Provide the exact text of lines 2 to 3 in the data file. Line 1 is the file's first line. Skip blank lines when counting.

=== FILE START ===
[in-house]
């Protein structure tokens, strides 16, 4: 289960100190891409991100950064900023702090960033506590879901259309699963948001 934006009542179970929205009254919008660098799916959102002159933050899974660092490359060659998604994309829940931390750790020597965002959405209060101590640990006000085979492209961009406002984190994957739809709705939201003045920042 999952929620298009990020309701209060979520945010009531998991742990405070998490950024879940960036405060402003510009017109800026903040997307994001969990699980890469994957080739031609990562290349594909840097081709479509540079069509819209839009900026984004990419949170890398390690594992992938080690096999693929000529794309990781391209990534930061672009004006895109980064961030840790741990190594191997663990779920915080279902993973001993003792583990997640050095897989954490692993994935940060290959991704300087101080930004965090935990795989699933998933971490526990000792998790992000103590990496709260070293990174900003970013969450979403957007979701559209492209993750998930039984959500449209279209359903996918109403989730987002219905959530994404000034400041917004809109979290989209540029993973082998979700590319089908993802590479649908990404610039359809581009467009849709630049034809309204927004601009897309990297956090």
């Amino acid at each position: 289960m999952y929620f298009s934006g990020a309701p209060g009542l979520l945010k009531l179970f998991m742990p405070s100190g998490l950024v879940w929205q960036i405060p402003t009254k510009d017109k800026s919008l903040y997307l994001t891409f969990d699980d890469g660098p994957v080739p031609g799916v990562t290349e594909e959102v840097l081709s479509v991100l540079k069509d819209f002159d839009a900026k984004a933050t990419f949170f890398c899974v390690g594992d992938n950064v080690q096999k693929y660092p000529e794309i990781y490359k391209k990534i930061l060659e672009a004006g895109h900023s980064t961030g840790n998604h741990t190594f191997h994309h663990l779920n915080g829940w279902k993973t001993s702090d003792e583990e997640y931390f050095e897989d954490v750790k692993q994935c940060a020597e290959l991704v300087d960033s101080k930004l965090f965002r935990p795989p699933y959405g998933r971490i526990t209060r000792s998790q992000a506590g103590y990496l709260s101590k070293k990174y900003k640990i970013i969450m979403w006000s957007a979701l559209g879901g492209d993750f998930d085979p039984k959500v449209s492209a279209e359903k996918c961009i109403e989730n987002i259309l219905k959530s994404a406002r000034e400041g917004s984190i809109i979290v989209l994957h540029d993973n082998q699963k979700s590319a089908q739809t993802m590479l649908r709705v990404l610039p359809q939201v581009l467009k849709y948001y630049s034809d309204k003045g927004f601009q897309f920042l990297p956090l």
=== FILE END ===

């Protein structure tokens, strides 16, 4: 289960100190891409991100950064900023702090960033506590879901259309699963948001 934006009542179970929205009254919008660098799916959102002159933050899974660092490359060659998604994309829940931390750790020597965002959405209060101590640990006000085979492209961009406002984190994957739809709705939201003045920042 999952929620298009990020309701209060979520945010009531998991742990405070998490950024879940960036405060402003510009017109800026903040997307994001969990699980890469994957080739031609990562290349594909840097081709479509540079069509819209839009900026984004990419949170890398390690594992992938080690096999693929000529794309990781391209990534930061672009004006895109980064961030840790741990190594191997663990779920915080279902993973001993003792583990997640050095897989954490692993994935940060290959991704300087101080930004965090935990795989699933998933971490526990000792998790992000103590990496709260070293990174900003970013969450979403957007979701559209492209993750998930039984959500449209279209359903996918109403989730987002219905959530994404000034400041917004809109979290989209540029993973082998979700590319089908993802590479649908990404610039359809581009467009849709630049034809309204927004601009897309990297956090």
């Amino acid at each position: 289960m999952y929620f298009s934006g990020a309701p209060g009542l979520l945010k009531l179970f998991m742990p405070s100190g998490l950024v879940w929205q960036i405060p402003t009254k510009d017109k800026s919008l903040y997307l994001t891409f969990d699980d890469g660098p994957v080739p031609g799916v990562t290349e594909e959102v840097l081709s479509v991100l540079k069509d819209f002159d839009a900026k984004a933050t990419f949170f890398c899974v390690g594992d992938n950064v080690q096999k693929y660092p000529e794309i990781y490359k391209k990534i930061l060659e672009a004006g895109h900023s980064t961030g840790n998604h741990t190594f191997h994309h663990l779920n915080g829940w279902k993973t001993s702090d003792e583990e997640y931390f050095e897989d954490v750790k692993q994935c940060a020597e290959l991704v300087d960033s101080k930004l965090f965002r935990p795989p699933y959405g998933r971490i526990t209060r000792s998790q992000a506590g103590y990496l709260s101590k070293k990174y900003k640990i970013i969450m979403w006000s957007a979701l559209g879901g492209d993750f998930d085979p039984k959500v449209s492209a279209e359903k996918c961009i109403e989730n987002i259309l219905k959530s994404a406002r000034e400041g917004s984190i809109i979290v989209l994957h540029d993973n082998q699963k979700s590319a089908q739809t993802m590479l649908r709705v990404l610039p359809q939201v581009l467009k849709y948001y630049s034809d309204k003045g927004f601009q897309f920042l990297p956090l």